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The Dossin Great Lakes Museum is located on the south side of Belle Isle Park. The museum showcases the story of the Great Lakes and the Detroit River, with a special emphasis on Detroit’s role in regional and national maritime history. The Dossin Museum galleries feature models of sailing ships and commercial vessels, plus a wide variety of changing exhibits.

  • The Gothic Room smoking lounge from the City of Detroit III, a passenger cruise ship. Built in 1912, it sailed the Detroit River and Great Lakes until being retired in 1956.
  • The pilothouse of the S.S. William Clay Ford, a freighter that once sailed the Great Lakes
  • Miss Pepsi, one of the fastest hydroplane racing boats of all time. It was raced by members of the Dossin family until the mid-1950s.
  • Dossin Great Lakes Museum
In 1948, the historic J.T. Wing, the last commercial schooner on the Great Lakes, was moored permanently on Belle Isle. The schooner would be used to house the new City Maritime Museum. Unfortunately, the J.T. Wing began to suffer from dry rot and termites just a few years later, and the artifacts inside had to be moved before the ship was burned on site. The Dossins, a local family who owned the Michigan Pepsi franchise, donated $125,000 and their racing hydroplane, Miss Pepsi, for the construction of the new museum on the same site. Dossin Great Lakes Museum opened in 1960 as the first museum dedicated exclusively to Great Lakes maritime history.1 The museum is overseen by the Detroit Historical Society and underwent an extensive renovation in 2007 and 2013.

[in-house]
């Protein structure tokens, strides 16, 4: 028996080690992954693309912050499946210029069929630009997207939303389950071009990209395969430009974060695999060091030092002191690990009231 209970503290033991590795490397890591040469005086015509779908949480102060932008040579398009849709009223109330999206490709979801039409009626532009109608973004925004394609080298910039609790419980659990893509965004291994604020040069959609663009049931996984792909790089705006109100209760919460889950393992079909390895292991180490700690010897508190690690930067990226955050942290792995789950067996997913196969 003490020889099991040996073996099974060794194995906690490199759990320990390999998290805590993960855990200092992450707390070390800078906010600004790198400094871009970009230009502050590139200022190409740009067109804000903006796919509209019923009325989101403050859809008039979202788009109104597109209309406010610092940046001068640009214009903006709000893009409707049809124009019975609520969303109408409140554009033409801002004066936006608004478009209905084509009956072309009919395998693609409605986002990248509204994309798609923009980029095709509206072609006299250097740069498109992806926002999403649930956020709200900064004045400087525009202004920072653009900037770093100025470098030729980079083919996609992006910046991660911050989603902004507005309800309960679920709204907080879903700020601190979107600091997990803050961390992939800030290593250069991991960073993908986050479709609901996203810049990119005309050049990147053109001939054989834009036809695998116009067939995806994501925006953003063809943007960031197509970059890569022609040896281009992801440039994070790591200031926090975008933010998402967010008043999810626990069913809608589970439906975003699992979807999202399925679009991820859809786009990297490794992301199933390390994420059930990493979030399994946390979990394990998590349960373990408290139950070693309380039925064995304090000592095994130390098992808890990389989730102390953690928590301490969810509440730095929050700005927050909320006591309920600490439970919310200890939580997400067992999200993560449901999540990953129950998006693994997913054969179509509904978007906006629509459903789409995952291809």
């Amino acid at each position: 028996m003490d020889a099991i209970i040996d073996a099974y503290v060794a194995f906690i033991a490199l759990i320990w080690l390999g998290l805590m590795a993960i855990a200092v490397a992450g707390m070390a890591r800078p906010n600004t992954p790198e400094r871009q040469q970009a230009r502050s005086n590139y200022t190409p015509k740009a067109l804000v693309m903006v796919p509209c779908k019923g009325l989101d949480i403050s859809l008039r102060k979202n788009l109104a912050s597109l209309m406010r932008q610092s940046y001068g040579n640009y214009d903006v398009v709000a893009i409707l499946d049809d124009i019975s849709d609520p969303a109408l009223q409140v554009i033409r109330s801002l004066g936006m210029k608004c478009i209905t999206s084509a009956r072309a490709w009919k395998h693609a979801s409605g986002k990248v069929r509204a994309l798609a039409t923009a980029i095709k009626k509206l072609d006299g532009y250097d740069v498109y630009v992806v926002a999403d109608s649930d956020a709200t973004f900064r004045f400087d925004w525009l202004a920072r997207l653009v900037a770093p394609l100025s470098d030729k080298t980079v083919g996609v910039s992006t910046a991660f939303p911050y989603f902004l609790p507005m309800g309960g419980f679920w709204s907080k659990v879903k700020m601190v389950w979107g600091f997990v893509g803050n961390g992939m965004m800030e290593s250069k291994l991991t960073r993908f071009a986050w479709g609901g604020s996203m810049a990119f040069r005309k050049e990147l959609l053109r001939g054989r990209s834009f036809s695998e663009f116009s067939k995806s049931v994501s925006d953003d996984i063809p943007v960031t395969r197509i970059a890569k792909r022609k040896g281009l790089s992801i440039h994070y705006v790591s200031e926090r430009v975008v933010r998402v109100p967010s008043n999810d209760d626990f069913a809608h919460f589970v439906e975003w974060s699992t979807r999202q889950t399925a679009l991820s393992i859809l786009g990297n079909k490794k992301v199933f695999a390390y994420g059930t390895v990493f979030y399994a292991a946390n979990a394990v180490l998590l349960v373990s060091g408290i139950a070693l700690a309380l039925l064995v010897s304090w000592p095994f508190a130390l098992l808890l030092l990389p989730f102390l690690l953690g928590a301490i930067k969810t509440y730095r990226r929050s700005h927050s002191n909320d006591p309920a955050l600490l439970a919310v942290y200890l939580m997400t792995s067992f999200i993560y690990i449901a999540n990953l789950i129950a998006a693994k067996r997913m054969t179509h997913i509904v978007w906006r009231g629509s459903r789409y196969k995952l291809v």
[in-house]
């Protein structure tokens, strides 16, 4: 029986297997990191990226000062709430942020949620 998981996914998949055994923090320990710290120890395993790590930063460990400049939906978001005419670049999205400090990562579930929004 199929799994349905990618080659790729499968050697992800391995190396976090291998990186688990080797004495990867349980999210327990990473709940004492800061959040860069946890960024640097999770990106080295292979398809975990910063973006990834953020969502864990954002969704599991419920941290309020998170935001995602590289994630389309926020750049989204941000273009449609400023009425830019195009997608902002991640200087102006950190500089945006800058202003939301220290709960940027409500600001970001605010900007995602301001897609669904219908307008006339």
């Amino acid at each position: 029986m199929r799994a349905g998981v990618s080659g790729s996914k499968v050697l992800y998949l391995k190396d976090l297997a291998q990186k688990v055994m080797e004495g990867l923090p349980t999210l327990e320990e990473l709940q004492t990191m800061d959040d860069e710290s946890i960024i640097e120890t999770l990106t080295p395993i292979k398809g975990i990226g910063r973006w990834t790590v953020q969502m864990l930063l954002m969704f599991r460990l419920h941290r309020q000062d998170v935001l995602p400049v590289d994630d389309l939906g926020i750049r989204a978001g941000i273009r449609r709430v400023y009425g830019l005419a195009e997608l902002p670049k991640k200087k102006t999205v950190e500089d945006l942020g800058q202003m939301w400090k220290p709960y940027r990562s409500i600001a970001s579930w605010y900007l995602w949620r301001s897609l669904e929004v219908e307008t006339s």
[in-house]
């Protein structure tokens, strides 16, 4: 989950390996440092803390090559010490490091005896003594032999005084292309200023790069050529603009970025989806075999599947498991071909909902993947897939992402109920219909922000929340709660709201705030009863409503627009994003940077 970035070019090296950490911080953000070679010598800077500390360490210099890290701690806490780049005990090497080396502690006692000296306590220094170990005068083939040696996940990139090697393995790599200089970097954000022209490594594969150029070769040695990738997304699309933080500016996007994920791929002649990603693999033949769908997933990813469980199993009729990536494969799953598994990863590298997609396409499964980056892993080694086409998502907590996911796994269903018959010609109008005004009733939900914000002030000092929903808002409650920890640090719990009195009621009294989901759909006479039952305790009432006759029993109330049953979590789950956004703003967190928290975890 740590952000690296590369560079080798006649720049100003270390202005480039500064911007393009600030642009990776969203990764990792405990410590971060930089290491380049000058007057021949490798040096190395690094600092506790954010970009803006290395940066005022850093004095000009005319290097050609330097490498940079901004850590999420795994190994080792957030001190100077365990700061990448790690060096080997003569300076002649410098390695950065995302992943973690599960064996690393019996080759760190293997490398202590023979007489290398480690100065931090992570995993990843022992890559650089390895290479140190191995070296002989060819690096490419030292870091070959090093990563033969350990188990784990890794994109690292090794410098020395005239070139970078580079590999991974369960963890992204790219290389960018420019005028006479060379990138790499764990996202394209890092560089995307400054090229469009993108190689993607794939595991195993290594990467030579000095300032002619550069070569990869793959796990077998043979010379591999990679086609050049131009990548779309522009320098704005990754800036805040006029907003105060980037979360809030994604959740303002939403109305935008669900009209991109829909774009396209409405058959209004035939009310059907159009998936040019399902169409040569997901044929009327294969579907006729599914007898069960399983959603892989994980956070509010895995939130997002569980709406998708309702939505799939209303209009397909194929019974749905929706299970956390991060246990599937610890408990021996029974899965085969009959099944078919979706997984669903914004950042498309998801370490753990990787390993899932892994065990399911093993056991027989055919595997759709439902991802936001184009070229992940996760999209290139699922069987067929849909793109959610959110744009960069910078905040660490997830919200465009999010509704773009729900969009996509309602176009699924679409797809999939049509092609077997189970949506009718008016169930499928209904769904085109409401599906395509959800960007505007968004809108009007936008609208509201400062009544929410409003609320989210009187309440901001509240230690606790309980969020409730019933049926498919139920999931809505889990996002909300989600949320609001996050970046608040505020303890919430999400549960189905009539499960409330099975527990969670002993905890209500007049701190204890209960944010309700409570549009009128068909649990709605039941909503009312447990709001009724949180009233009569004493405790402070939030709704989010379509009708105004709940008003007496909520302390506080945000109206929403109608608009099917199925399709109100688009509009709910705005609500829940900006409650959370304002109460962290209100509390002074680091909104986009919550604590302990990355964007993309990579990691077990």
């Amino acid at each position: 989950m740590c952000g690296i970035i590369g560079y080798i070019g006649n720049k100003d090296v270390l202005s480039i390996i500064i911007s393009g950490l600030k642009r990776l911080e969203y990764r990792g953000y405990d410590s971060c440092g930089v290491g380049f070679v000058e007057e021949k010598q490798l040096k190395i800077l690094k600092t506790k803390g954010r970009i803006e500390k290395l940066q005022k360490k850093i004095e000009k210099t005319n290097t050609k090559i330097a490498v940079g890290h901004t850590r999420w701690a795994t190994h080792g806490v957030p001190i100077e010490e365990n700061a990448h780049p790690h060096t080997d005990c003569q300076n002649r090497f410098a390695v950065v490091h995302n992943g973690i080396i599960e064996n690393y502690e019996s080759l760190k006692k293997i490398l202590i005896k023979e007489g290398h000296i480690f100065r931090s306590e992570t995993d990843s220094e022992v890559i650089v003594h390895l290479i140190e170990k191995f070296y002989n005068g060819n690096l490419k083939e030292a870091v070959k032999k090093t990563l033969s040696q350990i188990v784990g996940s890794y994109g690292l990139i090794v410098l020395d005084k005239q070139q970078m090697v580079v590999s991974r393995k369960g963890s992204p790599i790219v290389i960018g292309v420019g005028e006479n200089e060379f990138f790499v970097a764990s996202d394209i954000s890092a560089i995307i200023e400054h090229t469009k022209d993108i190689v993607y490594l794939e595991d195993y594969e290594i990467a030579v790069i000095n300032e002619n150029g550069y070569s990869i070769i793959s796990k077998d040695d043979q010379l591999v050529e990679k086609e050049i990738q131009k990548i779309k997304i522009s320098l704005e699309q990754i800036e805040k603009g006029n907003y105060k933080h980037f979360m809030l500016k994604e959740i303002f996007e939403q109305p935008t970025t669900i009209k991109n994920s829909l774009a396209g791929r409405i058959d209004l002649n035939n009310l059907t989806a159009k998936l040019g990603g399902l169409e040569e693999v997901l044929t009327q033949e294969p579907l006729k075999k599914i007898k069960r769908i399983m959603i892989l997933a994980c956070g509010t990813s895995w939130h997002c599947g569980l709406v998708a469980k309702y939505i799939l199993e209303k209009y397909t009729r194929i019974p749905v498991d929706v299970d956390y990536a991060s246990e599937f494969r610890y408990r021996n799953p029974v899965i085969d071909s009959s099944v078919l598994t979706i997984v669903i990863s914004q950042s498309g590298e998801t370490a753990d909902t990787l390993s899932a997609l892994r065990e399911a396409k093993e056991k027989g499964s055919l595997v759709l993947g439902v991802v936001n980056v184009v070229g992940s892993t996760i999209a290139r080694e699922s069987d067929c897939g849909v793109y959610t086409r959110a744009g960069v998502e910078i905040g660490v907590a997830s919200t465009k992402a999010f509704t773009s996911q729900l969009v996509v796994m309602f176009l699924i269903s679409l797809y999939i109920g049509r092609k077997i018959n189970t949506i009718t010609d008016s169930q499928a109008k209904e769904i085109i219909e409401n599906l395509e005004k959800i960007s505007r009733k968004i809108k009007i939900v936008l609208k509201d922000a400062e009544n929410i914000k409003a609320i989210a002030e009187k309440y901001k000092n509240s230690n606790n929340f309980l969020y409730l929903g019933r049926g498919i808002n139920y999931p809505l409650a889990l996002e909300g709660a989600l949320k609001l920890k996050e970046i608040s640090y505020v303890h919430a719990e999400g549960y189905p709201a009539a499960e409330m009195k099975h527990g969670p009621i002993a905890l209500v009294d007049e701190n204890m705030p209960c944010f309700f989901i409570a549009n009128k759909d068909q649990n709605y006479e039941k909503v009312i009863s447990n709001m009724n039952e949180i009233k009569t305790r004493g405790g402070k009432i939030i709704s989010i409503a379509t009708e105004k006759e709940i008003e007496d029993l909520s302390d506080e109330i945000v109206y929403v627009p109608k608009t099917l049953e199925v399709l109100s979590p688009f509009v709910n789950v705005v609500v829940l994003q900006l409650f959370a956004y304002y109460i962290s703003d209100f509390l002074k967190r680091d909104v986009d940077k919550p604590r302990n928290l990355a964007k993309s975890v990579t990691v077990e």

Today, the Dossin Great Lakes Museum features permanent and temporary exhibits about the economic and cultural impact of the Detroit River and Great Lakes waterways on the area. The main exhibits are:

  • The Miss Pepsi, the championship hydroplane raced by the Dossin family in the 1950s, now housed in its own special pavilion at the museum
  • The massive bow anchor of the legendary Edmund Fitzgerald, which was the largest ship on the Great Lakes when it was tragically lost with its entire crew in a storm in 1975
  • The wheelhouse and the charthouse of the S.S. William Clay Ford Pilot House, facing out across the Detroit River, where visitors can “captain” one of the city’s most noted freighters
  • The restored Gothic Room smoking lounge from the S.S. City of Detroit III, a Great Lakes cruise ship built in 1912 and used until 1956, featuring hand-carved woodwork, a chandelier, and a backlit stained glass window depicting French explorer Robert LaSalle greeting Native Americans
  • The Ship Model Showcase, a collection of famous ships from around the Great Lakes
  • The newest permanent exhibit, Built by the River, exploring the historic link between Detroit and the river that shares its name2
1. “Dossin Great Lakes Museum Strategic Plan.” Michigan State University Website. Accessed June 15, 2016.

2. “Dossin Great Lakes Museum Field Trip Guide.” Detroit Historical Society Website. Accessed June 15, 2016.